In 1918 ‘Spanish flu’ outbreak working-class struggle exploded

By Emma Johnson
April 27, 2020
In February 1919 more than 60,000 union members in Seattle walked out in first general strike in the U.S. City was hard hit by “Spanish flu,” but workers did not put the class struggle on hold.
Courtesy Museum of History &IndustryIn February 1919 more than 60,000 union members in Seattle walked out in first general strike in the U.S. City was hard hit by “Spanish flu,” but workers did not put the class struggle on hold.

“We are all in this together” is the daily chorus pushed by the capitalist rulers in the U.S. and around the world today, attempting to cover over the reality that society is sharply class-divided and they aim to survive on our backs. Their goal is to make working people forego the class struggle and hunker down, atomized under imposed isolation. They claim we all face a virus crisis, not a social crisis whose origins are in the downward arc of the capitalist system.

As part of this campaign, an April 3 article in the New York Times  argues that the lessons of the 1918-19 “Spanish flu” pandemic — an outbreak far larger and deadly that the one today — proves that social isolation and shutting down the economy is essential. 

The fact is that during this time workers worldwide joined in massive class battles amid imperialist war and proletarian revolutions. 

When the flu began spreading in the spring of 1918, the first imperialist world war was still raging. Workers refused to turn off the class struggle. The Bolsheviks had just led workers and farmers to power in Russia and were beating back a multisided assault from counterrevolutionary forces backed by eight invading imperialist armies. 

Workers and farmers in Germany rose up in the millions in 1919 seeking to emulate the revolution in Russia. A strike wave spread across the U.S., with hundreds of thousands of workers fighting in the streets, including a general strike in Seattle. 

That pandemic started in the U.S., Europe and parts of Asia and swiftly spread around the world. A highly contagious wave appeared in the fall of 1918 and successive waves continued in early 1920. Estimates of deaths vary between 20 million and 50 million, and the number of infected up to 500 million. 

It first hit the U.S. in August at military bases. To fight their imperialist war, the rulers turned workers in uniform not just into cannon fodder but also incubators of the virus. Forty percent of the Navy and 36% of the Army caught it, and spread it as they trained and were transported to fight abroad. 

A shortage of workers during the war had forced concessions from the bosses, improving wages and working conditions. When millions of soldiers came back to join the workforce, the capitalists tried to take all this back. 

In 1919, workers responded with a strike wave involving 4 million people, one-fifth of the workforce. Hundreds of thousands of steelworkers and coal miners struck. Tens of thousands of garment workers were out for 13 weeks.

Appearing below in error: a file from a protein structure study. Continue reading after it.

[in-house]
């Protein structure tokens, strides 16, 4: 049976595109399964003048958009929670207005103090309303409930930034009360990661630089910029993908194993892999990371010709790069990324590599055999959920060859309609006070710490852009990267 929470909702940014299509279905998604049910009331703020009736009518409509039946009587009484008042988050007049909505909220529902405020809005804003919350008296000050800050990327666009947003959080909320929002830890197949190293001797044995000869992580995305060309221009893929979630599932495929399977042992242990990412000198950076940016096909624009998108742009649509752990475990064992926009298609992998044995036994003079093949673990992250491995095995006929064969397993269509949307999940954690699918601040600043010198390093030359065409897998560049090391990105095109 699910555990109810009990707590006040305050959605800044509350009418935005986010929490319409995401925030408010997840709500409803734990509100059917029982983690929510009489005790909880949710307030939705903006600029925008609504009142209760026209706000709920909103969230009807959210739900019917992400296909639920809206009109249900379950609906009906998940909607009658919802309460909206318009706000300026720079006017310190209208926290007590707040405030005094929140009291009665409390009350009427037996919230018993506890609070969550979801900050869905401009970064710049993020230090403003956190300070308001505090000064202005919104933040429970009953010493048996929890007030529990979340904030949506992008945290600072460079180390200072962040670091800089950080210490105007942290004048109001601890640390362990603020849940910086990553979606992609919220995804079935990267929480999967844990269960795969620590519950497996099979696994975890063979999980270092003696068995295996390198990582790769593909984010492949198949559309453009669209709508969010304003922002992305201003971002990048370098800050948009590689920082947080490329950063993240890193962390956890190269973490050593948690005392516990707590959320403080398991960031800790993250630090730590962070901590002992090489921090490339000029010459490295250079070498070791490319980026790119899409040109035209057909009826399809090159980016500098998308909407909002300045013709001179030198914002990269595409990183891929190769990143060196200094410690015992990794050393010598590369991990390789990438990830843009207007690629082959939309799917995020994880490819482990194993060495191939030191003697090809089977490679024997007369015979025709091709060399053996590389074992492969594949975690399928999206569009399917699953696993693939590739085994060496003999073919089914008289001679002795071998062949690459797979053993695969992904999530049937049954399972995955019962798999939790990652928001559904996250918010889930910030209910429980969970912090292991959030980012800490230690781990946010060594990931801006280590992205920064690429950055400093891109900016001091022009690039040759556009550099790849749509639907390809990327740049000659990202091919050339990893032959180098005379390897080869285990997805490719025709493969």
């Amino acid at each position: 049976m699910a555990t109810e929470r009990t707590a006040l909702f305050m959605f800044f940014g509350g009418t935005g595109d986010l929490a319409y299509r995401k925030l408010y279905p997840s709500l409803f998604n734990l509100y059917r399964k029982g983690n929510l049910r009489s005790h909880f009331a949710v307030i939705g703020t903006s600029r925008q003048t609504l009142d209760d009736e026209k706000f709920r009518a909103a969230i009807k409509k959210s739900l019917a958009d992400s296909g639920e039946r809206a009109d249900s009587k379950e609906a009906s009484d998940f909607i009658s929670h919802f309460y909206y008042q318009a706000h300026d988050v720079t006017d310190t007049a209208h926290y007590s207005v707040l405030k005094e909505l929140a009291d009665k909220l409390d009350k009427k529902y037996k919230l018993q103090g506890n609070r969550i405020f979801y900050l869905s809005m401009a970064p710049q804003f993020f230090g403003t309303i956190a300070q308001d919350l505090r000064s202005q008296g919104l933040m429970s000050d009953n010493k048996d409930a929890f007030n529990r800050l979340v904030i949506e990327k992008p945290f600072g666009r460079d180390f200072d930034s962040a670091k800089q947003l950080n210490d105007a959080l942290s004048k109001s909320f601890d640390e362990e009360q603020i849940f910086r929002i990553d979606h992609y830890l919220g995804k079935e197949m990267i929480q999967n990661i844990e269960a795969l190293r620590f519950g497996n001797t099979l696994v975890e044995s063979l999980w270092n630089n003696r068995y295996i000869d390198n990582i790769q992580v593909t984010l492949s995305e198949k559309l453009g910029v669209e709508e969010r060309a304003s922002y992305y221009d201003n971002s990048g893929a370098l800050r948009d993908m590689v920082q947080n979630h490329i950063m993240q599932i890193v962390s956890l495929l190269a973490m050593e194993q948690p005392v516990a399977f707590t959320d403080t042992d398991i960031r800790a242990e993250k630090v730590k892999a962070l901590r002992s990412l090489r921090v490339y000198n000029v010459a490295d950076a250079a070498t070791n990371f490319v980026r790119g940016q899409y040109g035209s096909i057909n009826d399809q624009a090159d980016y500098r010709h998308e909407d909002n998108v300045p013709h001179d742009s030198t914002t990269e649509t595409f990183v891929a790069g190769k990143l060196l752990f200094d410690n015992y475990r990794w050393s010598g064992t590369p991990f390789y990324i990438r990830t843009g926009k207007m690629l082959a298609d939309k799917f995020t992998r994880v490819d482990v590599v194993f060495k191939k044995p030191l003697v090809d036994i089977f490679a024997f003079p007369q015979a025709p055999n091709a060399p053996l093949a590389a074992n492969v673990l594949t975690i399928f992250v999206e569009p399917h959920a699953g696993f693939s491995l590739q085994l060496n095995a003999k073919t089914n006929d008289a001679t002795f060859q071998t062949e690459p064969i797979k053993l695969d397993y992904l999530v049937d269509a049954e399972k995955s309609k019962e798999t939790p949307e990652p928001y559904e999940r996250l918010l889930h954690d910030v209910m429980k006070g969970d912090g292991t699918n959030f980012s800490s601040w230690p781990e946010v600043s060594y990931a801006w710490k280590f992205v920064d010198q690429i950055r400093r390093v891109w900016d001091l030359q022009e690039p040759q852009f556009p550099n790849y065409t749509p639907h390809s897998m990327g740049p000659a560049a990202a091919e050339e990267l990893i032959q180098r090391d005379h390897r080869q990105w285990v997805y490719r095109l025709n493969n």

Seattle was hard hit by the flu with some 1,400 deaths. The local government closed schools, theaters, dance halls, restaurants, most public spaces and put all military bases in quarantine. This didn’t stop 60,000 union members from shutting down the city for a week. It was the country’s first general strike. 

Eugene V. Debs, a leader of the Socialist Party in the U.S. and supporter of the Bolshevik Revolution, delivered a scathing indictment of the U.S. rulers’ imperialist war policy at a public rally of 1,000 people in Canton, Ohio, in June 1918. He was indicted and sentenced to 10 years imprisonment. Debs ran as the SP candidate for president in 1920 from his prison cell. 

Sizable public mobilizations by women took place throughout this period demanding the right to vote. Victory was won with passage of the 19th Amendment to the U.S. Constitution in 1920. 

Bolshevik Revolution

Led by the Bolsheviks, workers, farmers and soldiers formed soviets — workers councils — and seized power in the October 1917 Russian Revolution. 

The flu pandemic didn’t lead Russian workers to turn their back on the class struggle and turn to social isolation. Led by their new government, they began to reorganize society in the interests of the vast majority. At the same time, they built the Red Army led by Leon Trotsky to fight the counterrevolutionary assaults organized by the White Army, backed by eight imperialist powers, including Washington, which landed troops in Vladivostok. Some 2.7 million people in Russia fell to the Spanish flu, including Yakov Sverdlov, one of the central leaders of the Bolsheviks. 

Throughout 1919 the Red Army battled Washington’s forces in Siberia, which were backing the counterrevolutionary troops of Russian Adm. Alexander Kolchak. Kolchak and the U.S. forces were defeated by the revolution and Washington withdrew its troops in January 1920. 

One of the factors that led to their defeat was a longshoremen’s strike in Seattle in the fall of 1919 that prevented the government from loading arms and munitions for Kolchak.

The lesson is — we aren’t “all in this together.” The working class needs to prepare to defend itself.